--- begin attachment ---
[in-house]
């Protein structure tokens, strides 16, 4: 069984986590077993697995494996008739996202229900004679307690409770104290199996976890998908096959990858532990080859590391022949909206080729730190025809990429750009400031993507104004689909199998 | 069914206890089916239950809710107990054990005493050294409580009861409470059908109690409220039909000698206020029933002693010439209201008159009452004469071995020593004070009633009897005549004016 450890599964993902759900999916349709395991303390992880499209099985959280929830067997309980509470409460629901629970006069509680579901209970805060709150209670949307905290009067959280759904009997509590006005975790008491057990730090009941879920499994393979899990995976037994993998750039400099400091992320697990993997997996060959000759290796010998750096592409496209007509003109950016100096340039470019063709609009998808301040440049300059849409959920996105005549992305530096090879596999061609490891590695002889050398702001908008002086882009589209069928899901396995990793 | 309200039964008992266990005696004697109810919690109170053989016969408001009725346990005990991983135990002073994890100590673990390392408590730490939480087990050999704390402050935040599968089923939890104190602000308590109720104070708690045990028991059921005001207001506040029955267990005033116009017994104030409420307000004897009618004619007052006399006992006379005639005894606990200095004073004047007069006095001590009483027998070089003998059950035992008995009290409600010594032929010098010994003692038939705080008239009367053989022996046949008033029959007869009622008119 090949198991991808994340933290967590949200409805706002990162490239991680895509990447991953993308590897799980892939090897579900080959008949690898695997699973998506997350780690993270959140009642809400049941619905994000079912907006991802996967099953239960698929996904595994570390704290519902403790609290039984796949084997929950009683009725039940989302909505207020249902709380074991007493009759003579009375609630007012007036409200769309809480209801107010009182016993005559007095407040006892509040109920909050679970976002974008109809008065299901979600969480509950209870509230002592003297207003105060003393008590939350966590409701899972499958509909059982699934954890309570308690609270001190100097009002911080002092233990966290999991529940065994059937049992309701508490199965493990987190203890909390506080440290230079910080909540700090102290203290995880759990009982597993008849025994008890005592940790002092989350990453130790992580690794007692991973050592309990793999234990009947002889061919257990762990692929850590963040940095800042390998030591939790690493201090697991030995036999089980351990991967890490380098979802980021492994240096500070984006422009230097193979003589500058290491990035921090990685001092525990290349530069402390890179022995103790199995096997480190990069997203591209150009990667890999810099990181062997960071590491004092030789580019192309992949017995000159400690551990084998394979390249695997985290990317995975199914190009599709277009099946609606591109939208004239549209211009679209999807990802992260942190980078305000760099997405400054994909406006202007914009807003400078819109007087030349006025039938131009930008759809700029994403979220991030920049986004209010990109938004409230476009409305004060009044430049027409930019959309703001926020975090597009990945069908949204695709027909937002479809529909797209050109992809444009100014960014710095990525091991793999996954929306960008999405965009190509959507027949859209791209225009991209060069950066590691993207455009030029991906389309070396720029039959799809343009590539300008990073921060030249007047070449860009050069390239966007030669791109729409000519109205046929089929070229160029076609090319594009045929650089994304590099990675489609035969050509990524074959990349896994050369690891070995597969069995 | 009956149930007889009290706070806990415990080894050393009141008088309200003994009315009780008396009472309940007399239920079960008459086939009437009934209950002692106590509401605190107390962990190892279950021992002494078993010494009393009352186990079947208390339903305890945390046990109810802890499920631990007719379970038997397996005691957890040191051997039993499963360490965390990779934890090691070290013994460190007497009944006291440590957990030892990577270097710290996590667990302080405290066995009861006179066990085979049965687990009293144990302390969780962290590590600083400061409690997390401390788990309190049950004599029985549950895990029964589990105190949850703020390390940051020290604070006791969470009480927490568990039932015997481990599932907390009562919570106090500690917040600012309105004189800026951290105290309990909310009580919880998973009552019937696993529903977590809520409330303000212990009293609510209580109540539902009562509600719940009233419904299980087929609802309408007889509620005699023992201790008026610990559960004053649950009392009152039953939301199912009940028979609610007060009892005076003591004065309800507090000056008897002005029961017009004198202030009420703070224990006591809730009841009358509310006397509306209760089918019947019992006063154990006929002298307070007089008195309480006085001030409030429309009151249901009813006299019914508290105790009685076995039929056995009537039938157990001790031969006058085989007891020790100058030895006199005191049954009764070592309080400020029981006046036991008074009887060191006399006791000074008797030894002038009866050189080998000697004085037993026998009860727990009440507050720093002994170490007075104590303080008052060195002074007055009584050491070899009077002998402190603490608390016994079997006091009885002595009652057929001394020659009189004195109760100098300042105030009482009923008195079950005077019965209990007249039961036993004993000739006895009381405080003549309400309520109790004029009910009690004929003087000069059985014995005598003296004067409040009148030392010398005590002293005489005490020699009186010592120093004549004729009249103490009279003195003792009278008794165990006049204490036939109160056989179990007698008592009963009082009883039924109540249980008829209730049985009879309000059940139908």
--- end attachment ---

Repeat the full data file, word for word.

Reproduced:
[in-house]
């Protein structure tokens, strides 16, 4: 069984986590077993697995494996008739996202229900004679307690409770104290199996976890998908096959990858532990080859590391022949909206080729730190025809990429750009400031993507104004689909199998 | 069914206890089916239950809710107990054990005493050294409580009861409470059908109690409220039909000698206020029933002693010439209201008159009452004469071995020593004070009633009897005549004016 450890599964993902759900999916349709395991303390992880499209099985959280929830067997309980509470409460629901629970006069509680579901209970805060709150209670949307905290009067959280759904009997509590006005975790008491057990730090009941879920499994393979899990995976037994993998750039400099400091992320697990993997997996060959000759290796010998750096592409496209007509003109950016100096340039470019063709609009998808301040440049300059849409959920996105005549992305530096090879596999061609490891590695002889050398702001908008002086882009589209069928899901396995990793 | 309200039964008992266990005696004697109810919690109170053989016969408001009725346990005990991983135990002073994890100590673990390392408590730490939480087990050999704390402050935040599968089923939890104190602000308590109720104070708690045990028991059921005001207001506040029955267990005033116009017994104030409420307000004897009618004619007052006399006992006379005639005894606990200095004073004047007069006095001590009483027998070089003998059950035992008995009290409600010594032929010098010994003692038939705080008239009367053989022996046949008033029959007869009622008119 090949198991991808994340933290967590949200409805706002990162490239991680895509990447991953993308590897799980892939090897579900080959008949690898695997699973998506997350780690993270959140009642809400049941619905994000079912907006991802996967099953239960698929996904595994570390704290519902403790609290039984796949084997929950009683009725039940989302909505207020249902709380074991007493009759003579009375609630007012007036409200769309809480209801107010009182016993005559007095407040006892509040109920909050679970976002974008109809008065299901979600969480509950209870509230002592003297207003105060003393008590939350966590409701899972499958509909059982699934954890309570308690609270001190100097009002911080002092233990966290999991529940065994059937049992309701508490199965493990987190203890909390506080440290230079910080909540700090102290203290995880759990009982597993008849025994008890005592940790002092989350990453130790992580690794007692991973050592309990793999234990009947002889061919257990762990692929850590963040940095800042390998030591939790690493201090697991030995036999089980351990991967890490380098979802980021492994240096500070984006422009230097193979003589500058290491990035921090990685001092525990290349530069402390890179022995103790199995096997480190990069997203591209150009990667890999810099990181062997960071590491004092030789580019192309992949017995000159400690551990084998394979390249695997985290990317995975199914190009599709277009099946609606591109939208004239549209211009679209999807990802992260942190980078305000760099997405400054994909406006202007914009807003400078819109007087030349006025039938131009930008759809700029994403979220991030920049986004209010990109938004409230476009409305004060009044430049027409930019959309703001926020975090597009990945069908949204695709027909937002479809529909797209050109992809444009100014960014710095990525091991793999996954929306960008999405965009190509959507027949859209791209225009991209060069950066590691993207455009030029991906389309070396720029039959799809343009590539300008990073921060030249007047070449860009050069390239966007030669791109729409000519109205046929089929070229160029076609090319594009045929650089994304590099990675489609035969050509990524074959990349896994050369690891070995597969069995 | 009956149930007889009290706070806990415990080894050393009141008088309200003994009315009780008396009472309940007399239920079960008459086939009437009934209950002692106590509401605190107390962990190892279950021992002494078993010494009393009352186990079947208390339903305890945390046990109810802890499920631990007719379970038997397996005691957890040191051997039993499963360490965390990779934890090691070290013994460190007497009944006291440590957990030892990577270097710290996590667990302080405290066995009861006179066990085979049965687990009293144990302390969780962290590590600083400061409690997390401390788990309190049950004599029985549950895990029964589990105190949850703020390390940051020290604070006791969470009480927490568990039932015997481990599932907390009562919570106090500690917040600012309105004189800026951290105290309990909310009580919880998973009552019937696993529903977590809520409330303000212990009293609510209580109540539902009562509600719940009233419904299980087929609802309408007889509620005699023992201790008026610990559960004053649950009392009152039953939301199912009940028979609610007060009892005076003591004065309800507090000056008897002005029961017009004198202030009420703070224990006591809730009841009358509310006397509306209760089918019947019992006063154990006929002298307070007089008195309480006085001030409030429309009151249901009813006299019914508290105790009685076995039929056995009537039938157990001790031969006058085989007891020790100058030895006199005191049954009764070592309080400020029981006046036991008074009887060191006399006791000074008797030894002038009866050189080998000697004085037993026998009860727990009440507050720093002994170490007075104590303080008052060195002074007055009584050491070899009077002998402190603490608390016994079997006091009885002595009652057929001394020659009189004195109760100098300042105030009482009923008195079950005077019965209990007249039961036993004993000739006895009381405080003549309400309520109790004029009910009690004929003087000069059985014995005598003296004067409040009148030392010398005590002293005489005490020699009186010592120093004549004729009249103490009279003195003792009278008794165990006049204490036939109160056989179990007698008592009963009082009883039924109540249980008829209730049985009879309000059940139908």